W: If Telfair makes the roster as a backup PG, do you think he could handle 15-20 minutes per game spelling Steve Nash?
B: He absolutely can handle that. Just don't rely on him to score. Put the ball in his hands and tell him to get shots for Hill and Gortat and Frye, and he'll do good work for you.
W: Telfair came into the NBA with a super high ceiling. Why do you all think he has struggled to achieve that status? Was he overrated? Low basketball IQ?
B: There's a few factors going into this. One is that he developed a scorer's mentality at Abraham Lincoln High School, but he's not a natural scorer. Another is he's just very small...like, Allen Iverson small...and never compensated for that. He gets pushed around a lot. He has trouble finishing in traffic when he gets bumped because he's so light he can't absorb the contact. He wasn't ready coming out as a high schooler. He should have spent a couple of years in college. He wanted to follow in the footsteps of Stephon Marbury, but doesn't have Marbury's size or scoring touch, and never learned any skills to compensate for that.
W: Do you think that playing on the same team with Nash will help Telfair in any way?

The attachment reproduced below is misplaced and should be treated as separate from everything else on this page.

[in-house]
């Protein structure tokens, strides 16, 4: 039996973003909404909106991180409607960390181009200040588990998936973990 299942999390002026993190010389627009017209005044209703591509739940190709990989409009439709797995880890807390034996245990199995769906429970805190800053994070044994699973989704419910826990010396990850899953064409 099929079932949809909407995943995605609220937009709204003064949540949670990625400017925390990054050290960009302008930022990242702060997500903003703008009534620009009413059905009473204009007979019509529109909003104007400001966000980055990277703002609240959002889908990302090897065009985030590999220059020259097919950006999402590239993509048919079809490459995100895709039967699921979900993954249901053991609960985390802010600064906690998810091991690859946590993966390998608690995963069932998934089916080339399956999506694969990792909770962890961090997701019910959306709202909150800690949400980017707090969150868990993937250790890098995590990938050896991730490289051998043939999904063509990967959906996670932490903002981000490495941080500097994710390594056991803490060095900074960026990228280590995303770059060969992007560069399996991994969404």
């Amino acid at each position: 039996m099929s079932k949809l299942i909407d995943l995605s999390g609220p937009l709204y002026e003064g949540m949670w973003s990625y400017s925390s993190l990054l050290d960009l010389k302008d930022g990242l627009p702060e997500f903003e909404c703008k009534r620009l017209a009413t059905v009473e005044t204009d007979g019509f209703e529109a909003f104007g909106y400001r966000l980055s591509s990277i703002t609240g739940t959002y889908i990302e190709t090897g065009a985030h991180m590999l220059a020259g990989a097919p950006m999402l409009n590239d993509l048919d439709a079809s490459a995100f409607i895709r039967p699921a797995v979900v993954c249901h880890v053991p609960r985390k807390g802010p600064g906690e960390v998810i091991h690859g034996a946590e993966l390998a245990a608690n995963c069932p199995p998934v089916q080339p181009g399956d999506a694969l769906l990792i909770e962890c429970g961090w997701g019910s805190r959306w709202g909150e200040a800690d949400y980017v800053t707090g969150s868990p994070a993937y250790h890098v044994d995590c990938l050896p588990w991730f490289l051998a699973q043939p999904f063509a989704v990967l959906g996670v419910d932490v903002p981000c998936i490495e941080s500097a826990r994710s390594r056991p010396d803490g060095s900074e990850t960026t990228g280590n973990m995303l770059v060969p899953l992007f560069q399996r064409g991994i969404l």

B: Honestly, not likely. He's 26 years old and has been in the league for 8 seasons. His numbers have been consistent through his career. He is what he is at this point.
W: If given consistent time, what kind of numbers would we expect to see out of Telfair?
B: Given about 20 minutes a night, I'd expect something in the range of 6-10 ppg and 4-5 assists. A lot will depend on his role. He had major problems under Rambis, being asked to play the Derek Fisher role of shooting a lot and passing little. That's the opposite of him as a player. He'll benefit from a more open system that asks him to pass more and shoot less, as well as one that can live with his sometimes risky decisions.
W: Bonus Question: Do you agree with SB's asessment of Telfair:
B: Not sure I would agree about him having a good shooting motion. I suppose mechanically that's true, but the result is a miss a lot more often than a make.
Suns fans, what do you expect out of Bassy, stat-wise and other?
With all the talk about the Suns rebuilding options, I thought it was informative to go back and look at what Sarver said last summer. He was very clear on his thinking.